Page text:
Beet cyst nematode
Small brown lemon shaped cysts can be found on the roots of affected plants.
The first signs of damage are patched of stunted plants with unhealthy foliage. The outer leaves wilt, turn yellow and die whilst the heart of the plant appears unaffected. To compensate for the damage to the rooting system the plants develop a mass of lateral root branches giving a 'bearded' appearance. Symptoms of beet cyst nematode can be difficult to diagnose and can be confused with Rhizomania. Where populations are high cysts can be readily found on the roots and soil sampling can confirm the presence of eggs and larvae.
The life-cycle can be completed in just 10 weeks. The cysts lie dormant in the soil overwinter and hatch in the presence of a suitable host crop. Young larvae, less than 1 mm long and not visible to the naked eye, penetrate the roots and start to feed. After fertilisation the females swell up and penetrate through the surface of the root into the surrounding soil forming cysts which at first are yellow/white and later mature into a leathery brown structure. Each cyst can contain up to 600 eggs, and these can remain in the soil for many years. There can be 2 generations per year. In the absence of a host crop the population declines by 50 % per year.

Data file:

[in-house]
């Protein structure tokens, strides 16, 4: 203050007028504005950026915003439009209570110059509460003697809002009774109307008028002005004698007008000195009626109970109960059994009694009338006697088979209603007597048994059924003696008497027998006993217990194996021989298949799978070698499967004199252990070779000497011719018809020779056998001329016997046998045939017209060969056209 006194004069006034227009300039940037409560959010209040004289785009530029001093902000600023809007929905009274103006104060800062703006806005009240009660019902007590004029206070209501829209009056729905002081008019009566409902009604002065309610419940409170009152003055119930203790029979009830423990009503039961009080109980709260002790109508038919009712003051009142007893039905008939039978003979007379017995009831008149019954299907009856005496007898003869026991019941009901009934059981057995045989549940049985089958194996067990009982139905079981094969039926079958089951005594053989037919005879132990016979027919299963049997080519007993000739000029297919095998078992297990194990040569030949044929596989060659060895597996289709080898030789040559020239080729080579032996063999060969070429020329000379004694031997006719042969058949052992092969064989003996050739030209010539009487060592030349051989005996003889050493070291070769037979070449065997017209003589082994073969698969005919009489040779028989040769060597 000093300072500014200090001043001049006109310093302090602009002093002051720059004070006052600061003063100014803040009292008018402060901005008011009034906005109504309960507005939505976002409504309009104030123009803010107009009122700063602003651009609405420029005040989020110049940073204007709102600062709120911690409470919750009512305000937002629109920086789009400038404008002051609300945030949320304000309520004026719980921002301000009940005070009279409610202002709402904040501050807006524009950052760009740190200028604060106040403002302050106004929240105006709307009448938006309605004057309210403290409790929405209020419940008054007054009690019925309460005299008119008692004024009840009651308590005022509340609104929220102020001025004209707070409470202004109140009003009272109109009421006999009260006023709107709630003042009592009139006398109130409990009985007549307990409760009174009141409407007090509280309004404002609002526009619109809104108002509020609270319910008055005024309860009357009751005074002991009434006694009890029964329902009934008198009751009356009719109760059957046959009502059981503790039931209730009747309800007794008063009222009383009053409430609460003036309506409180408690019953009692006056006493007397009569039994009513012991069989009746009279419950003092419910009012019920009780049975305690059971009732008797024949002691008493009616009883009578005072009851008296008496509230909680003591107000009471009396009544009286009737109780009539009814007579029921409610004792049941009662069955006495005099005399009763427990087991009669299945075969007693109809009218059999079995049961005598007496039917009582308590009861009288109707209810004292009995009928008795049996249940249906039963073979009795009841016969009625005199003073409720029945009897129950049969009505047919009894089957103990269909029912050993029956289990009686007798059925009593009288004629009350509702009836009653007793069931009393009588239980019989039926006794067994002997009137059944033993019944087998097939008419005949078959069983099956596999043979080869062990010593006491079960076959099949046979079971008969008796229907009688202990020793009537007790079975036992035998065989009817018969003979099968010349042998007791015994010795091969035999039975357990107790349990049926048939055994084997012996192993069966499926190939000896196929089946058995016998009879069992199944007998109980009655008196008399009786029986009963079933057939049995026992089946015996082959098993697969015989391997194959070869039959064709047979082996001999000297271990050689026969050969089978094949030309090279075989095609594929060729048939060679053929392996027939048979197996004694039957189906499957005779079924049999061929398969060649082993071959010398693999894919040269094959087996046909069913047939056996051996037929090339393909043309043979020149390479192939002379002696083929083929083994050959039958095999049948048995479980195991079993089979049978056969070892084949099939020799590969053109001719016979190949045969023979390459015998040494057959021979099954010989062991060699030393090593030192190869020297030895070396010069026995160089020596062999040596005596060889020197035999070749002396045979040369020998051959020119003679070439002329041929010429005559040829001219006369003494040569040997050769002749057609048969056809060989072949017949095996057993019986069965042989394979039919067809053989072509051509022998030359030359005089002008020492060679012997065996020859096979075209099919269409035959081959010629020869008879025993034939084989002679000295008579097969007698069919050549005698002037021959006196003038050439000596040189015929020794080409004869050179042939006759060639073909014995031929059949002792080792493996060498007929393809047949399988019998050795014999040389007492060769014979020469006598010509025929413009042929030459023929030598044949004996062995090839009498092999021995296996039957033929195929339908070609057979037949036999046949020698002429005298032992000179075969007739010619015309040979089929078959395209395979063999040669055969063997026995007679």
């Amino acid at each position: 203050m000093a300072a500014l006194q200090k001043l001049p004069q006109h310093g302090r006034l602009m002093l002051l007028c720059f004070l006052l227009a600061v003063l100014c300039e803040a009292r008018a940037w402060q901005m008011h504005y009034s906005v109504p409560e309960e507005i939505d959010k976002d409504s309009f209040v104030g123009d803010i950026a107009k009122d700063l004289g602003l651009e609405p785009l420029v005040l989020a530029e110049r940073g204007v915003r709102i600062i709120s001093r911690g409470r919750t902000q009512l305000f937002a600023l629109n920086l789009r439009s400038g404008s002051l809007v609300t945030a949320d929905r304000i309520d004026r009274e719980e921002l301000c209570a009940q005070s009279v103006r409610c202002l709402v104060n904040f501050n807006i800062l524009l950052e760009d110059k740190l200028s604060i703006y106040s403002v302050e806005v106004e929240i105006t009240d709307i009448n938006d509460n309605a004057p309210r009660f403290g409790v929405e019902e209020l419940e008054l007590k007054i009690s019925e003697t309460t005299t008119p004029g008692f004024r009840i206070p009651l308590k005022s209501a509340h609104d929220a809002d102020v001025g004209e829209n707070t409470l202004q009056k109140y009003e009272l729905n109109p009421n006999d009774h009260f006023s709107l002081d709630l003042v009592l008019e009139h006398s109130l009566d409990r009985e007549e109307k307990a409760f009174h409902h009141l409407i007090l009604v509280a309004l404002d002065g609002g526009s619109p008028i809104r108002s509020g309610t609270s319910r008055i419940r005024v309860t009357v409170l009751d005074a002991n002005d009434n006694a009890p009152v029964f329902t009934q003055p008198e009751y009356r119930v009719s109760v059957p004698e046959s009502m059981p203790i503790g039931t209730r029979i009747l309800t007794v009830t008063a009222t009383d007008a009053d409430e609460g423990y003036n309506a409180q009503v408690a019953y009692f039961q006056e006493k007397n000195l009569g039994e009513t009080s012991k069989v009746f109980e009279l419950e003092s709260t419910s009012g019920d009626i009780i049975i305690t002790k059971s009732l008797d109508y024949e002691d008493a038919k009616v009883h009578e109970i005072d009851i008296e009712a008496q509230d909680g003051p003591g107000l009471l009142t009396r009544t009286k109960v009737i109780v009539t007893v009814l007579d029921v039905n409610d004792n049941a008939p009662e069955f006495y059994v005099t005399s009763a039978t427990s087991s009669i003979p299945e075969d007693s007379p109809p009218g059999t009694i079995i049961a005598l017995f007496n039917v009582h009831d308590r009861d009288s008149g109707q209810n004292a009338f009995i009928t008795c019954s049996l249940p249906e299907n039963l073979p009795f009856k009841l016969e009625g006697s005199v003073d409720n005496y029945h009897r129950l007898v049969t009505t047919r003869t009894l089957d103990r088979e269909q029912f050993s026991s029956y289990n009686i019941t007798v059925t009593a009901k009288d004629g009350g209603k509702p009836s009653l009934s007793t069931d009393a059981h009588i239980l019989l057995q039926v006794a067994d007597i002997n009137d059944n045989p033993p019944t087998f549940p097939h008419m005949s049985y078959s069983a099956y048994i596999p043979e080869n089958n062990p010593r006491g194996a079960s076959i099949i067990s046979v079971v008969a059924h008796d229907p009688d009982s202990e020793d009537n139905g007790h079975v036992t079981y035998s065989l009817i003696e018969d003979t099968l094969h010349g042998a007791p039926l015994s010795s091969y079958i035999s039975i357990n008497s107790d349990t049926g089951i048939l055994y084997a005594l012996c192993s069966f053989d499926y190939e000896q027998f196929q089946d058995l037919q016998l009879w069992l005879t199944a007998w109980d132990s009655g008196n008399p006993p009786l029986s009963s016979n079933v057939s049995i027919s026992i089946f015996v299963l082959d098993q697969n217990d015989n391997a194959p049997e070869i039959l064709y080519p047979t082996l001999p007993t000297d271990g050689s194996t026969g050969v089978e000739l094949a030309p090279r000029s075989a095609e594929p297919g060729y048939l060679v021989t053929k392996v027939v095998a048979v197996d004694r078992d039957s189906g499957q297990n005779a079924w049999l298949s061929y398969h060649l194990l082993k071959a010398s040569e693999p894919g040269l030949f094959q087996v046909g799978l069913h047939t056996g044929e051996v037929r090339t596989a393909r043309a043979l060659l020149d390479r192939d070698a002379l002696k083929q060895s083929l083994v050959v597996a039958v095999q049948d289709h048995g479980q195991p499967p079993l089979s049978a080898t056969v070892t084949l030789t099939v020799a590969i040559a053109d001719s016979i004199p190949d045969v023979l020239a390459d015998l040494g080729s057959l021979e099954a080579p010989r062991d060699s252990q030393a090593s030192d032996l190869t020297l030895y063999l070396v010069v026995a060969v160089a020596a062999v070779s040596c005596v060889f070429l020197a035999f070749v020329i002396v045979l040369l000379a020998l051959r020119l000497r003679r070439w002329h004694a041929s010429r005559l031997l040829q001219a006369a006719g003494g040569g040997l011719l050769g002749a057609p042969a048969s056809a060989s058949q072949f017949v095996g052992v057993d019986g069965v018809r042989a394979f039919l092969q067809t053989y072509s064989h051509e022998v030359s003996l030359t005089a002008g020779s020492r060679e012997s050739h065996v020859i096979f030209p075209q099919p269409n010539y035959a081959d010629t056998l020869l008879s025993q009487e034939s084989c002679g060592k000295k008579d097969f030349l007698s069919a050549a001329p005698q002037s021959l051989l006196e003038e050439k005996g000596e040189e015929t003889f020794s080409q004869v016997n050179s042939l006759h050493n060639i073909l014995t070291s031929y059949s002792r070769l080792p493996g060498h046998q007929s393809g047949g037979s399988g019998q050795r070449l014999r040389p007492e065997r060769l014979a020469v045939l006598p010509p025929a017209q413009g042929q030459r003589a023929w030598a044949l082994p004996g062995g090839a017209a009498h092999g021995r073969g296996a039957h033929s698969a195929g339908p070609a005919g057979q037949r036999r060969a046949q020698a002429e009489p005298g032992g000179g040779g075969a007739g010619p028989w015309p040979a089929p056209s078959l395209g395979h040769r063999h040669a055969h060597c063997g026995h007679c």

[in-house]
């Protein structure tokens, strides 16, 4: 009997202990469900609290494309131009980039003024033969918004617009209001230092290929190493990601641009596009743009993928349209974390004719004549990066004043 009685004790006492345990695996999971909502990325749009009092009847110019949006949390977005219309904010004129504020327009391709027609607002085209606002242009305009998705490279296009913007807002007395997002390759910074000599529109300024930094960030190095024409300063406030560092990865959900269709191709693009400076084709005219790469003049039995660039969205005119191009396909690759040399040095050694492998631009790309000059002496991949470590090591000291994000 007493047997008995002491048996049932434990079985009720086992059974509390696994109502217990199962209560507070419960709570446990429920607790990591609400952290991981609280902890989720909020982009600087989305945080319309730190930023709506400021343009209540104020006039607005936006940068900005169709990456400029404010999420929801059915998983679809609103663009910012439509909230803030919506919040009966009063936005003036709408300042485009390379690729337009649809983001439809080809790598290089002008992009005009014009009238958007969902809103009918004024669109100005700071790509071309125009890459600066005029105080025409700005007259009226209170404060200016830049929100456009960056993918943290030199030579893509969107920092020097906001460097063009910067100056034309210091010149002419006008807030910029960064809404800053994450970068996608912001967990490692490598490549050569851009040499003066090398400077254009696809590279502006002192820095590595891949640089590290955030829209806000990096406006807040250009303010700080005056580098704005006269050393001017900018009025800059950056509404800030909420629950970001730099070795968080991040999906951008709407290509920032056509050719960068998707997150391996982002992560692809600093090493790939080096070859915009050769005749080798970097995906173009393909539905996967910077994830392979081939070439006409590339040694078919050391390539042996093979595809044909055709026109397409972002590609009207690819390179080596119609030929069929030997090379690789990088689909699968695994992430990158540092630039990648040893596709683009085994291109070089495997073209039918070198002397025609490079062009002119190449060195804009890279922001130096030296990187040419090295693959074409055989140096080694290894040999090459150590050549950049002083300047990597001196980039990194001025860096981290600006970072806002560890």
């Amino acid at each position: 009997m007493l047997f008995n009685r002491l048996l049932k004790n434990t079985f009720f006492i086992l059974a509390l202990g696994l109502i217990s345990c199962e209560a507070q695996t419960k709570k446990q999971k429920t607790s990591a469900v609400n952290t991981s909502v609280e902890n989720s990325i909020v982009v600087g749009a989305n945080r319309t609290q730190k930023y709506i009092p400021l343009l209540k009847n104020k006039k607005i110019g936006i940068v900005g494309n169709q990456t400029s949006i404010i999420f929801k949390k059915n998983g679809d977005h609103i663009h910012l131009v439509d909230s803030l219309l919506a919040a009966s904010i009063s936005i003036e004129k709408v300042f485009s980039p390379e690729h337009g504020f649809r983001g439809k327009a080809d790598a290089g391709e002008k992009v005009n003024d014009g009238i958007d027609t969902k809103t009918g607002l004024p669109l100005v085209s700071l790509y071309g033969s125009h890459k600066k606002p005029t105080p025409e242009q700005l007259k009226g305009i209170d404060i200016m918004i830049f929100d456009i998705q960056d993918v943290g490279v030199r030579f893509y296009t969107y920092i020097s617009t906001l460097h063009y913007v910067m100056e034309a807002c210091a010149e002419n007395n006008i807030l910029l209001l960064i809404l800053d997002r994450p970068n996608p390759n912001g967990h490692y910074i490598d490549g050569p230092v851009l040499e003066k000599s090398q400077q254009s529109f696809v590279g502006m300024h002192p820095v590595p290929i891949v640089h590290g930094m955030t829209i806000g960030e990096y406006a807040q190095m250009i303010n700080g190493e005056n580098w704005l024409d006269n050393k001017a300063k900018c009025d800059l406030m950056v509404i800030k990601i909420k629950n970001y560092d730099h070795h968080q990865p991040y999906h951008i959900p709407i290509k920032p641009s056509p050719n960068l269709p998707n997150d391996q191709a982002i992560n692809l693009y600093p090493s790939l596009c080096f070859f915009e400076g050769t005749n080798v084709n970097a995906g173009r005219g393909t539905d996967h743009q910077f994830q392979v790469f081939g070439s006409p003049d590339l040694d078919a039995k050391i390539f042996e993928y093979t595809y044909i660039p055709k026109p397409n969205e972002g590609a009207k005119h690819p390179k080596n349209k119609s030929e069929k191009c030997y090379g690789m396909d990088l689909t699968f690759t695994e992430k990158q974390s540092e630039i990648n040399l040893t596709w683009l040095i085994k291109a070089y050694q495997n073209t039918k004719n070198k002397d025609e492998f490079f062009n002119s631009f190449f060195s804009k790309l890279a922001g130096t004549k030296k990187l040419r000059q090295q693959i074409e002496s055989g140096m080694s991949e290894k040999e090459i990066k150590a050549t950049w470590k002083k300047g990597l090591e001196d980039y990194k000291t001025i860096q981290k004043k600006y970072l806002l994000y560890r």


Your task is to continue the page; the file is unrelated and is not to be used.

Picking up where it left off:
Beet cyst nematode was first identified on mangolds on a farm near Bristol in 1928 and was not seen on sugar beet until 1934 in a crop near Chatteris in Cambridgeshire. From here is spread throughout the beet growing area in East Anglia. Other host plants include fodder, red beet, mangold, turnip, swede, spinach, leafy brassicas, oilseed rape, mustard as well as arable weeds such as charlock, chickweed, fat hen and shepherds purse. As populations build up in the soil the economic damage to yield and sugar content increases.
Because of the rapid annual population decline growers can reduce the impact of this pest by increasing crop rotation intervals. Some estimates suggest that 20 % of the beet growing area is infested with beet cyst nematode. Soil samples can give an indication of soil populations and where numbers exceed 500 eggs and larvae per 100 ml of soil yield losses from non-tolerant varieties can be as much as 20 %. Tolerant varieties have been available on the Continent for some times and the first commercially tolerant variety for the UK was introduced for sowing in spring 2009. Newer higher yielding varieties which combine dual rhizoctonia and nematode tolerance are being developed for future release.